- Disseminated an informative blog post to faculty and staff regarding the variety of works available
- Created PowerPoint slides to be displayed digitally at the Circulation Desk that advertised the collection
- Reviewed a variety of titles from the audiobook collection in the campus newspaper like Heads of the Colored People and Less
- Included questions about OverDrive’s collections at a trivia event that tested library users’ knowledge of holdings on the platform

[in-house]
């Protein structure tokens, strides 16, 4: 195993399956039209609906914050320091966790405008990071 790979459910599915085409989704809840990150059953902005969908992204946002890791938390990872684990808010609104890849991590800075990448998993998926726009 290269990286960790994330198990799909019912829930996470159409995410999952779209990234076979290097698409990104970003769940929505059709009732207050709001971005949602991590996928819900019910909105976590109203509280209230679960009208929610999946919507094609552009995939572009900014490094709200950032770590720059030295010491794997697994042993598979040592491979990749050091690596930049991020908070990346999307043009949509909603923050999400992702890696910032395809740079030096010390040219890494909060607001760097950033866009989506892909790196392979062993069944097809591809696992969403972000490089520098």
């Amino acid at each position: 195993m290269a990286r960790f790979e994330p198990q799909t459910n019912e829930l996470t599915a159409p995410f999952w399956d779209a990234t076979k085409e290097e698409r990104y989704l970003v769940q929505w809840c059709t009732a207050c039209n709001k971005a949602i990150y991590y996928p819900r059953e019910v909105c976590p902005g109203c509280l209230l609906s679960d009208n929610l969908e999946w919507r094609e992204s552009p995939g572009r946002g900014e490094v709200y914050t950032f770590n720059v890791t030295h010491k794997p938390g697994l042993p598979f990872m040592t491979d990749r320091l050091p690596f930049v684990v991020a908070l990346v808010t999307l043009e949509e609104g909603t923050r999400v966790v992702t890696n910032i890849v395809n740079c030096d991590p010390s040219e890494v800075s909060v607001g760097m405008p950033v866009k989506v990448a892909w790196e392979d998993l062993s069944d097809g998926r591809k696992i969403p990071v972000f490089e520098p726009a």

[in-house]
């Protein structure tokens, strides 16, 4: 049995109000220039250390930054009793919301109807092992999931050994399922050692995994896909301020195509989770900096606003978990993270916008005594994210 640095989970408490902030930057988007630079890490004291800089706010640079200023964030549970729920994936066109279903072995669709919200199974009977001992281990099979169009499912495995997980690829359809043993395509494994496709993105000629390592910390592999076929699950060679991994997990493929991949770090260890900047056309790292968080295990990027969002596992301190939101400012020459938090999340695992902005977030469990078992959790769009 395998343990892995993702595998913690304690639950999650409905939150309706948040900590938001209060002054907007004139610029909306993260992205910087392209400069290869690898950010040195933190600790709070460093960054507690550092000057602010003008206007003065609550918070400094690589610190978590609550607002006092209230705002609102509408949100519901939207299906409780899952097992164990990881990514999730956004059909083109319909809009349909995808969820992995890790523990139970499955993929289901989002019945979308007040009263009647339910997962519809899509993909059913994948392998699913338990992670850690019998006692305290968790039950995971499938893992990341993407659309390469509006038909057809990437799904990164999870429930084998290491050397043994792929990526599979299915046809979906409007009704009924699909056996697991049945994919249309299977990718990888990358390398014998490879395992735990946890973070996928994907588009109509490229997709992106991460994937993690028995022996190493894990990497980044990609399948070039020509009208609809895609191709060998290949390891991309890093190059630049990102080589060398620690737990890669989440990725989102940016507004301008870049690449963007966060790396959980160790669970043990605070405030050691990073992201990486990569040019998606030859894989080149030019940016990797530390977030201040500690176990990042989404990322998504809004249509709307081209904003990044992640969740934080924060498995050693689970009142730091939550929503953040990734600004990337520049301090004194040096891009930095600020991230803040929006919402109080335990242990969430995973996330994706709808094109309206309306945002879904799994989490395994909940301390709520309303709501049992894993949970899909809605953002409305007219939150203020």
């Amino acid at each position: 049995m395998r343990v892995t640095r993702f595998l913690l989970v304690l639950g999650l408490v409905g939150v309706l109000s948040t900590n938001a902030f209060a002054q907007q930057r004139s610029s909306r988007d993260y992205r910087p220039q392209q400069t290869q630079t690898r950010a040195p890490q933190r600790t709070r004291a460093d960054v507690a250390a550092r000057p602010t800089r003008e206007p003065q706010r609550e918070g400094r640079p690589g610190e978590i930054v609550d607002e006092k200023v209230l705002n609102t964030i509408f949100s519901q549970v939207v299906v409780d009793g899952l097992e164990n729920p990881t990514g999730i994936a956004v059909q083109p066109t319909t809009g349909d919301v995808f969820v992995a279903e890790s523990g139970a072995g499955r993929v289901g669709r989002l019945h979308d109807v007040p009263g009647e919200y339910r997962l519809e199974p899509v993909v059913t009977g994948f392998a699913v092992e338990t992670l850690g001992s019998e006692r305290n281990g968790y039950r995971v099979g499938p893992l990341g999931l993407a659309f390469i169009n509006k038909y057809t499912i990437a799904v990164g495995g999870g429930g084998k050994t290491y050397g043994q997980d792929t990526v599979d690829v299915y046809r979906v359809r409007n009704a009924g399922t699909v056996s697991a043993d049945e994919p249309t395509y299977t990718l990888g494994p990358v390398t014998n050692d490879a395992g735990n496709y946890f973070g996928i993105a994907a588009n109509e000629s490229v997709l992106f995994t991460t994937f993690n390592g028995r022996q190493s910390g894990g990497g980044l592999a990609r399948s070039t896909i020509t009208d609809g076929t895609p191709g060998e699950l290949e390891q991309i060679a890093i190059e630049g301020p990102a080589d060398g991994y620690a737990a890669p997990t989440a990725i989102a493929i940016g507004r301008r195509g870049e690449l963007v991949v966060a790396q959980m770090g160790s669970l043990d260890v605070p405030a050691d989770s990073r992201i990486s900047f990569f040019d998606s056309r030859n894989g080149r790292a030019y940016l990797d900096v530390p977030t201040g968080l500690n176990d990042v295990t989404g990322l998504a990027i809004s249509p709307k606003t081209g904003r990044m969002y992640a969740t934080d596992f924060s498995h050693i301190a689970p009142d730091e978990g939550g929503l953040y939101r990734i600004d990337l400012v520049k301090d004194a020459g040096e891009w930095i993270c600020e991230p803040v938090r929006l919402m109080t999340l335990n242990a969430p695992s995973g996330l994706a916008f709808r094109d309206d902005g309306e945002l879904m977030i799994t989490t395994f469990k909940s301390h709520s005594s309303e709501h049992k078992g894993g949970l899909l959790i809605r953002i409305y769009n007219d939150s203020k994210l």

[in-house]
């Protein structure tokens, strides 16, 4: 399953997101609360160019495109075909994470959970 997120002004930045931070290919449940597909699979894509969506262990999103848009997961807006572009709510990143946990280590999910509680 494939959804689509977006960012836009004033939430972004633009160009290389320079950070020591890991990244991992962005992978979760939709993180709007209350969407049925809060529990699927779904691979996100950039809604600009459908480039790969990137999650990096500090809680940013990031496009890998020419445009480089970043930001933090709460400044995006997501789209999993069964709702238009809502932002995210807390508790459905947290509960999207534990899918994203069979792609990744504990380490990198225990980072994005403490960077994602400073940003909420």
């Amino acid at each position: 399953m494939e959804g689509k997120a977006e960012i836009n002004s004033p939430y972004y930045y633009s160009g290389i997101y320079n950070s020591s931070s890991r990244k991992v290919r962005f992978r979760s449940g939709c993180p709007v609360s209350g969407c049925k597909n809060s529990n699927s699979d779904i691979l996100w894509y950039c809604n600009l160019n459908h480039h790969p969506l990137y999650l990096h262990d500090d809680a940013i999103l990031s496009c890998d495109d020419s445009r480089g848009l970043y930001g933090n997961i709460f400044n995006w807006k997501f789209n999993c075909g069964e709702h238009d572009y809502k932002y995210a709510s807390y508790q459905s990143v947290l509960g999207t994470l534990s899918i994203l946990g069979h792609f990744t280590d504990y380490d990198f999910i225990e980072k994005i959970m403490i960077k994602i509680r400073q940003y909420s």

I am happy to report that as we approach the end of the academic year, several of the audiobooks within our collection remain in use. For example, I am currently entranced by Marlon James’ A Brief History of Seven Killings, the 17th audiobook I’ve enjoyed on this platform since September. New, patron-driven requests are appearing as community members identify works they’d like to access aurally. And I continue to promote the collection by sharing knowledge of these resources with incoming first-year students. I feel certain that the success of this campaign was largely informed by developing and sustaining relationships of trust and care with library users. That foundation of intimacy, provision, and responsiveness inspires users to test out and adopt new trends. For anyone interested in following similar steps at their/her/his library to build and promote a digital audiobook collection, let me encourage you to keep some of the following considerations in mind: